Surfers representing Australia at this year’s Olympics will go by the name of the Irukandjis, the highly venomous jellyfish, after the national team’s new identity was revealed on Wednesday.
Led by Stephanie Gilmore, the Olympic surf team collaborated on the name, which will also cover other genres of representative surfing including juniors, seniors, longboard, big wave and stand up paddleboarding.
It follows similarly marine life-inspired national team names such as the Dolphins, Sharks and Stingers.
The jellyfish are named after Irrukandji country, a narrow strip of land on the Queensland coast between Cairns and Port Douglas, and the local Yirrganydji people gave their blessing to Surfing Australia to use the name.
Indigenous surfer Soli Bailey, a former world tour competitor who is now back in the qualifying series, was one of the key drivers behind the campaign, while the likes of Sally Fitzgibbons and Julian Wilson will compete at the inaugural Olympic event in Japan later this year under the new branding.
The tiny Irukandji – which measures just one cubic centimetre – is a species of box jellyfish found in the northern waters of Australia. Its sting causes symptoms that may lead to death.
“I really wanted us to find an awesome name for the team that incorporated the Indigenous culture of Australia,” seven-time WSL champion Gilmore said. “Irukandji perfectly suits our team as we try our best to be ‘deadly in the water’ against our rivals in the Tokyo Olympics.”
The new-look team branding and uniforms were developed in conjunction with Indigenous artist Jasmine Craciun, who derived inspiration from her ancestors, the Barkindji people.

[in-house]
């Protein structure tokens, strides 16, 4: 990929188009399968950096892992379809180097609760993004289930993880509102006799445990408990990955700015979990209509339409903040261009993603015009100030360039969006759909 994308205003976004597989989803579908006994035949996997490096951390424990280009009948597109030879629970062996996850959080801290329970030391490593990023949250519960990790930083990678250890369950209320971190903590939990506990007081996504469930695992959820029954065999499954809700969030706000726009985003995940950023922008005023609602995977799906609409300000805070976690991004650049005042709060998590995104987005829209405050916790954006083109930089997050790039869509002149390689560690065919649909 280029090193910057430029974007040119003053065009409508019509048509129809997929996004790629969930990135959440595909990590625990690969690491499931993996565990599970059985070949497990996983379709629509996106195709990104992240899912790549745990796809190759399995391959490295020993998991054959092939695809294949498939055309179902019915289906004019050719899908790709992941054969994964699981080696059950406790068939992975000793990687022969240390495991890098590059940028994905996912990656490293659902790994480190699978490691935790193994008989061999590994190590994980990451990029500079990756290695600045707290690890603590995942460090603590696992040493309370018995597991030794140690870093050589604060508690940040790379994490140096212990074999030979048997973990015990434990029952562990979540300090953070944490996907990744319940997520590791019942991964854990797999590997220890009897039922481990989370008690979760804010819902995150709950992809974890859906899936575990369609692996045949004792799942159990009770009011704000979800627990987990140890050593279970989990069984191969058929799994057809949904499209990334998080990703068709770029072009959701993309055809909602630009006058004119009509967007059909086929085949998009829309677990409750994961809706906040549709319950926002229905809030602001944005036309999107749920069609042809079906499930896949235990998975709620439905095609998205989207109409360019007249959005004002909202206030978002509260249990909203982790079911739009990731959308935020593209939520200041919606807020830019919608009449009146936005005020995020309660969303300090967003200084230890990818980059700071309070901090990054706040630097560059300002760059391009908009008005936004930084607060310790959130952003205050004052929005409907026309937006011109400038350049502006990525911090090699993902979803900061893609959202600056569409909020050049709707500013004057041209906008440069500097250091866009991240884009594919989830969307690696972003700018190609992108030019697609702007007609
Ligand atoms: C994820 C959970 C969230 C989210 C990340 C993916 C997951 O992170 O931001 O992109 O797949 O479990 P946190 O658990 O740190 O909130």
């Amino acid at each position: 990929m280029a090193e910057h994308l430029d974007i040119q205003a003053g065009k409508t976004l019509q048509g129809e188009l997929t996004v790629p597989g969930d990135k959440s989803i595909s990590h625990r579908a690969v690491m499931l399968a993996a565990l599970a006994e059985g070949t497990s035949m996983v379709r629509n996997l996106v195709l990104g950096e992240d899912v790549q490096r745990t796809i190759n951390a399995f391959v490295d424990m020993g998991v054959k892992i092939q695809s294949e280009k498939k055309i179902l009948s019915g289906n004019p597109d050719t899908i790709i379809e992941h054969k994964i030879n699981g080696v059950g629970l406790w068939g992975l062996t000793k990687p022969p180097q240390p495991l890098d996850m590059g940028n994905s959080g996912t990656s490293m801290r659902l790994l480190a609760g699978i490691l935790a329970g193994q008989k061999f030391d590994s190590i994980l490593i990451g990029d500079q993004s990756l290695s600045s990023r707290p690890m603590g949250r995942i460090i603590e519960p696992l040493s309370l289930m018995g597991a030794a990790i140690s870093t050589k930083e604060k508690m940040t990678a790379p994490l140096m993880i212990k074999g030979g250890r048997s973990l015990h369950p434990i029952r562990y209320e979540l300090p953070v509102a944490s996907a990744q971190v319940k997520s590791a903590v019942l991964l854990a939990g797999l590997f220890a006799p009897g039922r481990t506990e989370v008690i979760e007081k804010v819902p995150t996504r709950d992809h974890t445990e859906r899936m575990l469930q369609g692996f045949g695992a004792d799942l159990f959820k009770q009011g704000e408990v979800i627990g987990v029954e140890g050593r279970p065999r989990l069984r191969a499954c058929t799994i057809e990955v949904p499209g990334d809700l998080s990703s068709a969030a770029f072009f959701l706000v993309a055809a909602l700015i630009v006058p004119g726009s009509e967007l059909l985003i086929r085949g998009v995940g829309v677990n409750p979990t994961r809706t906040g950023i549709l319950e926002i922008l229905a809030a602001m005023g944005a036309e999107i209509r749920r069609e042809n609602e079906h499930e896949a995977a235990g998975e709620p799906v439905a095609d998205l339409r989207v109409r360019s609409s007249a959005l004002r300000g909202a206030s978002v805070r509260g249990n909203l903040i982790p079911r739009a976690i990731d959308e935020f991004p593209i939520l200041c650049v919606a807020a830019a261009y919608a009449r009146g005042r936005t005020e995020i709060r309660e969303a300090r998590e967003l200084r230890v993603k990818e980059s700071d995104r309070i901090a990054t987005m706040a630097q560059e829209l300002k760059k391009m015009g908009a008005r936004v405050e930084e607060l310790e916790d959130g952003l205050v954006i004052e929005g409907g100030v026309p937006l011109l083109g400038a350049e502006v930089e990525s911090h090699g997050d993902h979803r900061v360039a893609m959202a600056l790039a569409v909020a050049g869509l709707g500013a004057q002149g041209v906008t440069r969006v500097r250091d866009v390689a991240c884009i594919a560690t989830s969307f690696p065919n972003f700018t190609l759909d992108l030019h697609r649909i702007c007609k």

“The organic shapes on the uniform represent fluid movement within the water and emulate light hitting the ocean when viewed from below,” a Surfing Australia statement read.
Australia has a strong Indigenous surfing culture, and Shakira Westdorp, the four times world champion, is considered to be the one of the greatest women’s SUP athletes of all time.
While Bailey was the last Indigenous surfer to compete at the highest level on the World Tour in 2019, there are a number of promising juniors coming through the ranks.
“Our name and identity are powerful forces,” said Surfing Australia chair and seven-time world champion Layne Beachley. “As surfing enters the Olympics for the first time and enjoys incredible popularity worldwide, it was time to give our Australian team an identity that we can all rally behind.”
Surfing is the appearing at the delayed Tokyo Olympics, scheduled for July and August this year, for the first time.